Willingly Ever After.

So, my siblings and I recently discovered this YouTube Channel called “Overly Sarcastic Productions” and I’m just recommending it here because it’s both entertaining and instructive (hopefully like my blog posts.)

That aside, let’s talk.

In my previous post I told the story of how a book changed my life, and it’s not  new thing either. Lots of people have similar story. (I read a book once about it, but I wouldn’t recommend it necessarily.) I didn’t get too much time to elaborate on it though. I do have  limit for how long I make my posts.

What I wanted to talk about more was the idea the book introduced to me. That of Submitting to God’s will. In the story this is always represented by obedience to a difficult command, and/or building an altar and sacrificing the will power. (Usually these two things happen simultaneously.)

This has to be the most unpopular idea in the history of humanity. It takes a brave person to make it the whole turning point of their book.

But Hannah Hurnard is just being honest with us, because it is this act of laying down the will that our human stories all turn on. Will we or Won’t we?

C. S. Lewis recognized it too in “Till We Have Faces.” Orual comes to the point where she says there was no rebel in her anymore. She finally does that the gods say.

Christians can all too often sell Salvation as a way to ease all your troubles. To finally get what you want. Peace. Joy. Love. Eternal Life.

Since the Fall, men have wanted Eternal Life, and God actually had to guard it from them with a flaming sword and two cherubim. (See Genesis 2-3, I think.)

The problem is, we like the Eternal Life idea, but not what goes with it.

Eternal life, if you are a corrupt being, is actually tormenting. Several movies have touched on this idea and also some books, like the Heroes of Olympus series by Rick Riordan.

Many people have concluded that living forever isn’t really what we want, like “the Fault in our Stars” basically says, that it’s a fantasy.

The one tiny detail they always leave out is that it is entirely possible that one could exist forever, but in a terrible, torturous place, typically known as hell.

Bringing up hell is not a very safe thing to do. No one likes to think of it. (Well, some people do in an obsessive way I find unhealthy.)

God was doing mankind a favor. Eternal life with no cost would have been horrible, nightmare-ish, for evil people.

But that doesn’t mean we shouldn’t want Eternal Life, the cost is a trade. We havwe to give up our own small, mortal lives. Not in that we die the minute we choose Eternal Life, but that we no longer live as if we’re in control.

That’s the price we are afraid to pay. And many people miss out on eternal life for that very reason. The thing is, controlling our own lives makes us cynical. We’ll scoff at eternal Life and the idea of Christ crucified, not because it’s actually mockable, (what about the story is at all mockable even if you think it’s made up?) but because we get mad that we couldn’t make ourselves immortal.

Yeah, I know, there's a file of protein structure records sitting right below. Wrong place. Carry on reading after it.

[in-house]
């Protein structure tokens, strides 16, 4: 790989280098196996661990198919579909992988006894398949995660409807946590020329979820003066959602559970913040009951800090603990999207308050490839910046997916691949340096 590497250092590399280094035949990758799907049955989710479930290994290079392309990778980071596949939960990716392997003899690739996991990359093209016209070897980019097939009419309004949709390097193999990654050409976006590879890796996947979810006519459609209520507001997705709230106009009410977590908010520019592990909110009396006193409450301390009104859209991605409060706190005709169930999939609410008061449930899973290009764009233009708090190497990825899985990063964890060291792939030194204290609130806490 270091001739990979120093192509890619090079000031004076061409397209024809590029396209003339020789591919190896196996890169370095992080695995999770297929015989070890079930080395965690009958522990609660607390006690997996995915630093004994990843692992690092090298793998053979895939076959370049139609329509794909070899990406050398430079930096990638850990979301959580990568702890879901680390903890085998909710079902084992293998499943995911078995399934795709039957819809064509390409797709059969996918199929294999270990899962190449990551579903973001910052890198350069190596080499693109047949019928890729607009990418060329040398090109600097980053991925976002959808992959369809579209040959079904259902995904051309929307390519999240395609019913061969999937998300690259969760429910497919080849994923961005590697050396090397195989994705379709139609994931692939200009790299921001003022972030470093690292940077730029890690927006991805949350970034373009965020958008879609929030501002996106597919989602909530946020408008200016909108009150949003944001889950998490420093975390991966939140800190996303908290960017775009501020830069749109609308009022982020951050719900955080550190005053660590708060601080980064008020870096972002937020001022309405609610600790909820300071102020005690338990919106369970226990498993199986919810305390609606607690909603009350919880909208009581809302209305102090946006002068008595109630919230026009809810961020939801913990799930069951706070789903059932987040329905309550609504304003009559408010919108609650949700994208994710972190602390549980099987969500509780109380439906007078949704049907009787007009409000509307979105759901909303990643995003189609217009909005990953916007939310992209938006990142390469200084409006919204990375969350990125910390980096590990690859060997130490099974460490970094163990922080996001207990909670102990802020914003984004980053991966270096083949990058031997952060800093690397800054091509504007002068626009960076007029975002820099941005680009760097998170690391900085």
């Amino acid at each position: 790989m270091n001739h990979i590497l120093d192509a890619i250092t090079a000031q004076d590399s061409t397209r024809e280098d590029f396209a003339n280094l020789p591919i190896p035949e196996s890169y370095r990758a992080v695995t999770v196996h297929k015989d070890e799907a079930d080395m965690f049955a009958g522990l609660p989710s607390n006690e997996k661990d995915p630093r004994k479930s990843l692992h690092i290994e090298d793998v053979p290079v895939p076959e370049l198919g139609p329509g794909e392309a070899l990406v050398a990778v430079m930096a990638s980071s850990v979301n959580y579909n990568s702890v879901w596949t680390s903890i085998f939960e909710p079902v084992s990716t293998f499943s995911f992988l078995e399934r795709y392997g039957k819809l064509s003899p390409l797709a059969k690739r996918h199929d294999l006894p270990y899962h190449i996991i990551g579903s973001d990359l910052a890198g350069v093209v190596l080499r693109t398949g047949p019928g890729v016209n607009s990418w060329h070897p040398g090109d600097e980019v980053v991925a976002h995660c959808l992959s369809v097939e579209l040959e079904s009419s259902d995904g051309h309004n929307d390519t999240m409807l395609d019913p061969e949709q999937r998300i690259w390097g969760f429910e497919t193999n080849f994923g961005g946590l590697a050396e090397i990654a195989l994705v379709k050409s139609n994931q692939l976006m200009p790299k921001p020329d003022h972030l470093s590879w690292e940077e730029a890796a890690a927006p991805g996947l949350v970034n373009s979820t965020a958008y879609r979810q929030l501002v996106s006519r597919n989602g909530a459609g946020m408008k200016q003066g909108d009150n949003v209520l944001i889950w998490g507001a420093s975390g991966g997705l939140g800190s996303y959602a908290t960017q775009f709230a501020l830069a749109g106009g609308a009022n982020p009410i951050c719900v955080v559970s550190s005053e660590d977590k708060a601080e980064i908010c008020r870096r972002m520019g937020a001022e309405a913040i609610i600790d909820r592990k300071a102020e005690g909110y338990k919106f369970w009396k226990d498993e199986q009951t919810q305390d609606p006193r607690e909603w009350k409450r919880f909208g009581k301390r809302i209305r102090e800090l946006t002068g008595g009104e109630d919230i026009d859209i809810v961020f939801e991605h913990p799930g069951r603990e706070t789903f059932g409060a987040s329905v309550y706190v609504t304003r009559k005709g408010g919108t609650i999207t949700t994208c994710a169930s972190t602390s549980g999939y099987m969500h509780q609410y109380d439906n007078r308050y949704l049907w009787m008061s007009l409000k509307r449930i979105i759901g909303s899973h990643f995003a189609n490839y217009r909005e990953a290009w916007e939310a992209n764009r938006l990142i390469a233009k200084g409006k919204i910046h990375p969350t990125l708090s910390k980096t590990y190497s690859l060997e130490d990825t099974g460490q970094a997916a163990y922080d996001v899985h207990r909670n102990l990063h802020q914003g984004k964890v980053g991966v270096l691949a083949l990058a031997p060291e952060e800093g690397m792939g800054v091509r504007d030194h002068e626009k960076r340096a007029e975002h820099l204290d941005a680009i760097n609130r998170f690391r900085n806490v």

I actually know this song, maybe you’ve heard it, that’s not even a Christian song, but the first line nails the idea. “They say we are what we are, but we don’t have to be.” (It’s Immortals by Fallout Boy, and for the record, I chose to ignore some of the lyrics for the sake of the ones I think are profound.)

A lot of us see that idea as saying we could change who we are, but the truth is, we can’t. We don’t have to be what we are, it’s true, but it’ll take more than ourselves to change us.

It’s simple logic. You cannot give what you don’t have. I, being human and mortal and flawed, do not have perfection or everlasting life, so I can’t give it to myself. I have to get it from someone who has those things.

A lot of old stories get some of this truth in there in that the hero will have to find a magical item or complete an impossible task with help from a supernatural being (a fairy or elf will count here) before they can live happily ever after. Which means forever, by the way.

To get back to my beginning point about laying down the will, God isn’t making this demand out of a desire for control. He just knows that only He has what we need.

People still get mad at God for making them dependent on him. (It’s happened, even if you’ve never done it, and good for you then.) To which God replies “I am the potter, you’re the clay. Can the clay say to the potter you’re making me wrong?”

I don’t know still why God does all things the way he does, but the whole lesson of the book is that I don’t have to know.

People will always mock Christians, and other religious people, for believing in something they can’t fully understand. And accepting that even when it looks like that something is being cruel. But they don’t understand faith. Or they hate it.

And that’s not going to change my mind. But I have no hate for those people, there’s no point in that. Heck, I hope they are the ones who read my stuff even if it’s just to disagree with it, because it’s important that people know what they are actually against.

I have to go now, hope you enjoyed this post, until next time–Natasha.

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